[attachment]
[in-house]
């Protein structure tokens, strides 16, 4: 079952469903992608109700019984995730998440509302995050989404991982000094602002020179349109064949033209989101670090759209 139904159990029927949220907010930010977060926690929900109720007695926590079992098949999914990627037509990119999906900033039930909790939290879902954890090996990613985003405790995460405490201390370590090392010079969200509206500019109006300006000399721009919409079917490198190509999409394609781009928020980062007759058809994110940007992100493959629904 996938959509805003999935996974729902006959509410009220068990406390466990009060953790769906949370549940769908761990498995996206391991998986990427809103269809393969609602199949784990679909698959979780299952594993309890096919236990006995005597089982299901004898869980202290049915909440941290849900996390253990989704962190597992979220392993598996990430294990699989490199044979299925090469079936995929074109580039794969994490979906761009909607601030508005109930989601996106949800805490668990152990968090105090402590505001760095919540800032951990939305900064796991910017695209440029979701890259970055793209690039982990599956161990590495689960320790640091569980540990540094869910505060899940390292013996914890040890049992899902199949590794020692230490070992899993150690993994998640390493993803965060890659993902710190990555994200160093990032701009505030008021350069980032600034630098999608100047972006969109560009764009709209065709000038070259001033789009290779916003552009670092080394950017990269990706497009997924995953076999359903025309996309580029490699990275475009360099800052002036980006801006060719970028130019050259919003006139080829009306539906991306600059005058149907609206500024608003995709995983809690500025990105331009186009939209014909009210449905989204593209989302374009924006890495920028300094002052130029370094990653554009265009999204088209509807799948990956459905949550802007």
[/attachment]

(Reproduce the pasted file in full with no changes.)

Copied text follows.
[in-house]
């Protein structure tokens, strides 16, 4: 079952469903992608109700019984995730998440509302995050989404991982000094602002020179349109064949033209989101670090759209 139904159990029927949220907010930010977060926690929900109720007695926590079992098949999914990627037509990119999906900033039930909790939290879902954890090996990613985003405790995460405490201390370590090392010079969200509206500019109006300006000399721009919409079917490198190509999409394609781009928020980062007759058809994110940007992100493959629904 996938959509805003999935996974729902006959509410009220068990406390466990009060953790769906949370549940769908761990498995996206391991998986990427809103269809393969609602199949784990679909698959979780299952594993309890096919236990006995005597089982299901004898869980202290049915909440941290849900996390253990989704962190597992979220392993598996990430294990699989490199044979299925090469079936995929074109580039794969994490979906761009909607601030508005109930989601996106949800805490668990152990968090105090402590505001760095919540800032951990939305900064796991910017695209440029979701890259970055793209690039982990599956161990590495689960320790640091569980540990540094869910505060899940390292013996914890040890049992899902199949590794020692230490070992899993150690993994998640390493993803965060890659993902710190990555994200160093990032701009505030008021350069980032600034630098999608100047972006969109560009764009709209065709000038070259001033789009290779916003552009670092080394950017990269990706497009997924995953076999359903025309996309580029490699990275475009360099800052002036980006801006060719970028130019050259919003006139080829009306539906991306600059005058149907609206500024608003995709995983809690500025990105331009186009939209014909009210449905989204593209989302374009924006890495920028300094002052130029370094990653554009265009999204088209509807799948990956459905949550802007």